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Producing Globally Competent Engineers: Results Of Two Workshops

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2006 Annual Conference & Exposition


Chicago, Illinois

Publication Date

June 18, 2006

Start Date

June 18, 2006

End Date

June 21, 2006



Conference Session

Faculty Involvement in International Engineering Education

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Page Count


Page Numbers

11.1027.1 - 11.1027.14



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Paper Authors


Mark Henderson Arizona State University

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Mark Henderson is professor of Engineering at Arizona State University at the Polytechnic Campus in Mesa, AZ. He received the MS degree in biomechanical engineering and the Ph.D. in mechanical engineering from Purdue University. Henderson is co-author of the textbook, Computer-Integrated Design and Manufacturing. His major research includes computer-aided design and global engineering. He directs international educational programs including the Global Engineering Design Team for undergrads and the Nomadic Design Academy summer study abroad program with 6 other multi-national universities. Henderson is co-director of the research center Partnership for Research on Spatial Modeling (PRISM; and the undergrad transdisciplinary design studio entitled InnovationSpace (

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NOTE: The first page of text has been automatically extracted and included below in lieu of an abstract

Offering Global Competency in Engineering Education: The Results of a Symposium on Global Engineering Education


Global Competency is a desired quality in engineering graduates today. Global Engineering Education to produce such graduates comes in many sizes and styles. Some universities concentrate on sending students abroad while others create globally distributed teams based at home and abroad to give students a taste of the global economy and supply chain after graduation. Companies agree that global competency is an important attribute of new graduates in many fields including engineering. Universities and faculty are struggling with knowing how best to both define Global Competency and to implement and fund global education to give both students and industry what they need. The first Global Engineering Education (GEE) Symposium at Arizona State University, held in February 2004, was designed to allow free-form, yet directed conversation about how best to produce globally competent engineering graduates. Results included ranked issues and strategies to address barriers to GEE, together with a prediction of what GEE will look like in the year 2030. The participants’ enthusiasm has carried over and they are organizing a follow-up GEE Symposium to be held in 2006. This paper presents, but does not analyze the results of the first symposium to characterize definitions and approaches to Global Engineering Education from the standpoint of faculty, students, government and industry. The emphasis on the first workshop was in defining the environment and goals. The second workshop will focus on strategies both directly about program implementation and in how to assess Global Competency.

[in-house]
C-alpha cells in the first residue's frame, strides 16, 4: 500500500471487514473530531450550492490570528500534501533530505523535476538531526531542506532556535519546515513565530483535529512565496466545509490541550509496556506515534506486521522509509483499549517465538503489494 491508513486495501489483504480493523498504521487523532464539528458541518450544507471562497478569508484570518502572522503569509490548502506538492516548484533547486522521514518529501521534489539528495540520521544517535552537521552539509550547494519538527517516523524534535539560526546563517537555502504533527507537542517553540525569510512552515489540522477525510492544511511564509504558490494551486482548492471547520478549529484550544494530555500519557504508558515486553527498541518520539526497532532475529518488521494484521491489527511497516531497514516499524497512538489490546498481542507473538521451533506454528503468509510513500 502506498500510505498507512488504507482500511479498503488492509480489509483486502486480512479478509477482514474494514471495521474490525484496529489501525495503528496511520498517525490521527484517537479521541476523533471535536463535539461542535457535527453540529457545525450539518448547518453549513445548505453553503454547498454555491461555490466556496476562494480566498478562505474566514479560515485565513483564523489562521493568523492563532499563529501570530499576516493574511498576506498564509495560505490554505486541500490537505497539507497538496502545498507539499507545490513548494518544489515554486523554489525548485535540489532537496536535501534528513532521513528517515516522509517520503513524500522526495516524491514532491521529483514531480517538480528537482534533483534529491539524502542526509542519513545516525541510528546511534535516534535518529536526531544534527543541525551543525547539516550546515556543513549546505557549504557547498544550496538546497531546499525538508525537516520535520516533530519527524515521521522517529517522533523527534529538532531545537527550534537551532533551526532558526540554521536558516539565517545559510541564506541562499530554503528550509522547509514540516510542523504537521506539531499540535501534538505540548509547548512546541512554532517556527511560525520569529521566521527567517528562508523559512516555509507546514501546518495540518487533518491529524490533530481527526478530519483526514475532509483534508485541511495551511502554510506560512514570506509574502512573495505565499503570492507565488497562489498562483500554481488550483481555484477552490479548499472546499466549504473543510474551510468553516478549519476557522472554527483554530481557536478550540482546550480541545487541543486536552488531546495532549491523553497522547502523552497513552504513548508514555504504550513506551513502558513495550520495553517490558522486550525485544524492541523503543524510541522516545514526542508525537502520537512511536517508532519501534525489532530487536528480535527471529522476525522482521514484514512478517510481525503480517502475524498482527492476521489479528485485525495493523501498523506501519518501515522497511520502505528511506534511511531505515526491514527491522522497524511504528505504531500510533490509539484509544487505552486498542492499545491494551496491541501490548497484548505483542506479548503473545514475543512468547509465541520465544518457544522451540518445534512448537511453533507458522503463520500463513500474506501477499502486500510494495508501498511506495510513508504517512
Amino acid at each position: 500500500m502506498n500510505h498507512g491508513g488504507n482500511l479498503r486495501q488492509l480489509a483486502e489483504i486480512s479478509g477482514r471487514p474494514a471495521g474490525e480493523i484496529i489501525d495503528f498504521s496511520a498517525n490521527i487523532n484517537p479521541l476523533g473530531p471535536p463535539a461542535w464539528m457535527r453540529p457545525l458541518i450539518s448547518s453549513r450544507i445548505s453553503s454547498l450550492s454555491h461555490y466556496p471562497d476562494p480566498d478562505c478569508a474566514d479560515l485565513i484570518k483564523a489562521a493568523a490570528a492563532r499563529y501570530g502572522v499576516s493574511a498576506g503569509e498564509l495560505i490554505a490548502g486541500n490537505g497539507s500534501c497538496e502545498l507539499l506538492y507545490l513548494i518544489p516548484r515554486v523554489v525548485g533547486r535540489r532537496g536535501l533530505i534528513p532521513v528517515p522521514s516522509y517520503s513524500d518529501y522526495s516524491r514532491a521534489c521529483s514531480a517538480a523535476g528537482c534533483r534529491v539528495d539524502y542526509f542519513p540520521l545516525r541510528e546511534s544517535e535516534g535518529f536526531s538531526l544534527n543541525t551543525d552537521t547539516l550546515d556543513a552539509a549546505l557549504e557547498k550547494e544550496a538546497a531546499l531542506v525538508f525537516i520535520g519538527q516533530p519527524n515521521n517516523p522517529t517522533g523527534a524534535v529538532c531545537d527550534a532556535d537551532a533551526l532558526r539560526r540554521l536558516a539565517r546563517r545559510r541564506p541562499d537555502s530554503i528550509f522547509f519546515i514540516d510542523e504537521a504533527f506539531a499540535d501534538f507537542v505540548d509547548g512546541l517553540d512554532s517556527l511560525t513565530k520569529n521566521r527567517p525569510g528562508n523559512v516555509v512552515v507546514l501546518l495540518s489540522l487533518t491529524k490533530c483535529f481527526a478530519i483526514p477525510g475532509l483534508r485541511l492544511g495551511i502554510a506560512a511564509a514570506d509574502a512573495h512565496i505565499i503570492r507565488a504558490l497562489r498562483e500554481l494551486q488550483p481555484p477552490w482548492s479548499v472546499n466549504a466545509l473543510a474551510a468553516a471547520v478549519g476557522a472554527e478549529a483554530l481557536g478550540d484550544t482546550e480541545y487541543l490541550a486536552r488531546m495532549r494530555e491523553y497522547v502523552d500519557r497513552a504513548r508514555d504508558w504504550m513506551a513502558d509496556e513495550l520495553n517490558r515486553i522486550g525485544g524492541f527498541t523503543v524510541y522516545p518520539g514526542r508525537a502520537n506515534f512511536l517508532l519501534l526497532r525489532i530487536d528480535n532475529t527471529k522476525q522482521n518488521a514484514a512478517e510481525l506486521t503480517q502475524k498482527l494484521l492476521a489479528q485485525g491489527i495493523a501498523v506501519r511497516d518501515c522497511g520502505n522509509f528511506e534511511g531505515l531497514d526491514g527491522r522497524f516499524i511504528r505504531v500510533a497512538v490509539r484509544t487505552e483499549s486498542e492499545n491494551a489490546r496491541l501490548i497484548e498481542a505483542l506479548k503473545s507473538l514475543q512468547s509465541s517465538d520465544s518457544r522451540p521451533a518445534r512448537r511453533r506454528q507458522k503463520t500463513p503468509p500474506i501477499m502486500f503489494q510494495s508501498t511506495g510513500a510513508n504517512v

Many conferences and symposia have been held in the past few years with the format of presenting papers on progress in global engineering education (GEE). By GEE, we mean educating engineers with a global mindset to improve their Global Competency. This can be done in many ways and many conference papers explain how a given university has created programs to help engineers be exposed to global technology, culture, communication and collaboration. Typical programs offer study abroad for engineering students, but some also offer multi-national teaming on projects with common objectives.

Conferences and symposia have their place, but sometimes the participants need extended time for goal-directed discussion. With this purpose in mind, faculty who were known to be involved in GEE programs gathered for a workshop held at Arizona State University, Tempe, Arizona, February 26-27, 2004.

The workshop structure included sessions entitled Inspiration, Discernment, Breakout Discussion and Collective Summation and Planning. The overall goal was to define the major issues in GEE and to reach consensus on action items to further the success and spread of GEE. Concluding with action items was a strategic necessity. Ending the workshop with a list of issues and conclusions without “marching orders” would have been incomplete. The action items help the attendees to continue the workshop discussion as they return home and give a sense of purpose and a plan for continuing the workshop in coming years.

Henderson, M. (2006, June), Producing Globally Competent Engineers: Results Of Two Workshops Paper presented at 2006 Annual Conference & Exposition, Chicago, Illinois. 10.18260/1-2--689

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